ARMSAS-Statistical Approaches: Making sense of your data

Module Provider: Archaeology
Number of credits: 10 [5 ECTS credits]
Terms in which taught: Autumn term module
Non-modular pre-requisites:
Modules excluded:
Current from: 2018/9

Module Convenor: Dr Rob Hosfield


Type of module:

Summary module description:

This module teaches quantitative analytical methods appropriate to archaeological data, techniques and approaches. The module aims to familiarise you with statistical techniques and principles applicable to both single and multiple variable data-sets. The module will familiarise you with standard statistical packages, and data management and presentation techniques. The module is team-taught, using a mixture of lectures and practicals, with in-class problems and exercises. The module is fully coursework assessed. 


This module aims to give you an understanding of key quantitative analytical methods and approaches appropriate to archaeological data. Specifically, it aims to familiarise you with univariate and multivariate statistical principles (e.g. single variables such as the length of leg bones, and multiple variables such as those describing the 3D shape of a skull) and a range of core statistical methods, prior to undertaking your Masters degree-level dissertation work. The practical sessions will introduce you to standard statistical software packages (e.g. Microsoft Excel and SPSS). In addition you will learn how to prepare archaeological statistical data-sets for analysis and presentation/ publication, primarily through the assessed project.

Core Reading:

Shennan, S.J. 1997. Quantifying Archaeology. Edinburgh: Edinburgh University Press.

Field, A. 2009. Discovering Statistics Using SPSS (3rd Edition). London: Sage Publications Limited. Chapters 1-2, 4-7, 9-10, 15.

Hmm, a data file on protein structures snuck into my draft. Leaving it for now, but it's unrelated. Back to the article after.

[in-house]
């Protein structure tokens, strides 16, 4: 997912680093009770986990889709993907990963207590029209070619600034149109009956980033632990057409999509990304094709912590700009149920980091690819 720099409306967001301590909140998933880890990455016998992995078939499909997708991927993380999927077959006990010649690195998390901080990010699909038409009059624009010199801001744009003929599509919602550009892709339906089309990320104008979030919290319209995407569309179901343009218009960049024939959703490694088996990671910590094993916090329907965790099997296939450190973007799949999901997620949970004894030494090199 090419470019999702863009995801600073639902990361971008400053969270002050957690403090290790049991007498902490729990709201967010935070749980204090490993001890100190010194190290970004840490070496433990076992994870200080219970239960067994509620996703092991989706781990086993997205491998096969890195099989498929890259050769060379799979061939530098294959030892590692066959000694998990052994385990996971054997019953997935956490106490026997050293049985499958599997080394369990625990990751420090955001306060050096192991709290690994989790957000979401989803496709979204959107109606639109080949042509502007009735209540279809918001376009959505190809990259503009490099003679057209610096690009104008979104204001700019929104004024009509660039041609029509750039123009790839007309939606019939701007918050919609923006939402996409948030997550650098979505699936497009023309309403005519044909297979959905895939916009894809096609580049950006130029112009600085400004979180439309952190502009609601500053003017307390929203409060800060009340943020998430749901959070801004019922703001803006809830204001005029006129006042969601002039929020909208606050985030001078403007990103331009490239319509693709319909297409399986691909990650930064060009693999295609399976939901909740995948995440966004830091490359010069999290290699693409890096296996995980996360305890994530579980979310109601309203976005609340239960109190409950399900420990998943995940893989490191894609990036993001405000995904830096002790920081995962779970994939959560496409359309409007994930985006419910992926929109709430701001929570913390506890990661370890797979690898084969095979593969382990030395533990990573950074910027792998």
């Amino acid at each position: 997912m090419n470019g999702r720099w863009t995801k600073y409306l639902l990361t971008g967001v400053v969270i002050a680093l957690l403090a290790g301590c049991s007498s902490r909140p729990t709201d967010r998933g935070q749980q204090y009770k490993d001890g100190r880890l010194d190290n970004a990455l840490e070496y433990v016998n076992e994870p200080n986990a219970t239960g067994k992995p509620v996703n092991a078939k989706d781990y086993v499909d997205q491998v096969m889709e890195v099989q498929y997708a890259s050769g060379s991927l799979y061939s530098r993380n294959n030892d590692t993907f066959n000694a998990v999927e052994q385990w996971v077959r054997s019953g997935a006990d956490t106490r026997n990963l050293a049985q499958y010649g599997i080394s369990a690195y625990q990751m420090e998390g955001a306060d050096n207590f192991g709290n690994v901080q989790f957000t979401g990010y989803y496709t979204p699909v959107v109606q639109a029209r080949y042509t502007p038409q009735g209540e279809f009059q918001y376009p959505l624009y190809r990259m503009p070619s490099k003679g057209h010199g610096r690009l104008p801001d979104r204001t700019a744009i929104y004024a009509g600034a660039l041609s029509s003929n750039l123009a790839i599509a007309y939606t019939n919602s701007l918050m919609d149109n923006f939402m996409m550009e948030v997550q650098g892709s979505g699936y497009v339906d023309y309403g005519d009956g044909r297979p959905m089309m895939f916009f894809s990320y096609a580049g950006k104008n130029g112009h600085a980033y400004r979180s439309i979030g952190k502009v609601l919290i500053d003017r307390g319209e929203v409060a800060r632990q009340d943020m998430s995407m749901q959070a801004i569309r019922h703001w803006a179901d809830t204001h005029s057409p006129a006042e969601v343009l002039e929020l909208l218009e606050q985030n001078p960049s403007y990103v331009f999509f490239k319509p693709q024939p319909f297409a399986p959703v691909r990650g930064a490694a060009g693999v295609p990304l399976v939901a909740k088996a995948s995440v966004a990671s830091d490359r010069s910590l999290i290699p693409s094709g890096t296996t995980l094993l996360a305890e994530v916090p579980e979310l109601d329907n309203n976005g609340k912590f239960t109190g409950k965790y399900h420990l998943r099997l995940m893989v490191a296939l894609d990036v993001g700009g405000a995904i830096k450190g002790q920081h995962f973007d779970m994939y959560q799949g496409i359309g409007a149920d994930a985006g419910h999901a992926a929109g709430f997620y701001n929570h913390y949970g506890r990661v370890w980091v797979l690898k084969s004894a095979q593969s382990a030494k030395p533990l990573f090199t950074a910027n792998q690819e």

VanPool, T. & Leonard, R.D. 2011. Quantitative Analysis in Archaeology. Chichester: Wiley-Blackwell. 

Assessable learning outcomes:

Students will be expected to:

  • Demonstrate understanding of the statistical principles and methods for a range of univariate and multivariate statistical techniques appropriate to archaeological investigations;

  • Appropriately apply statistical techniques to quantitative archaeological data sets (e.g. assessing the data requirements of parametric tests; conducting pre-analysis manipulation of quantitative data sets);

  • Demonstrate professional data management practices, including preparing quantitative data sets for analysis and presentation;

  • Demonstrate technical competency in IT skills appropriate to the specific software packages used during the module (e.g. Microsoft Excel, SPSS and/or PAST; although the exact range of software may vary);

  • Use appropriate professional and environmental archaeological standards at all stages of the quantitative data investigation. 

Additional outcomes:

Students’ presentation skills and use of IT will be enhanced through the practical sessions and the in-class exercises and the final project report. Their team working skills will also be developed through participation in discussions within the lectures and practical sessions, and through the completion of the in-class practical exercises. 

Outline content: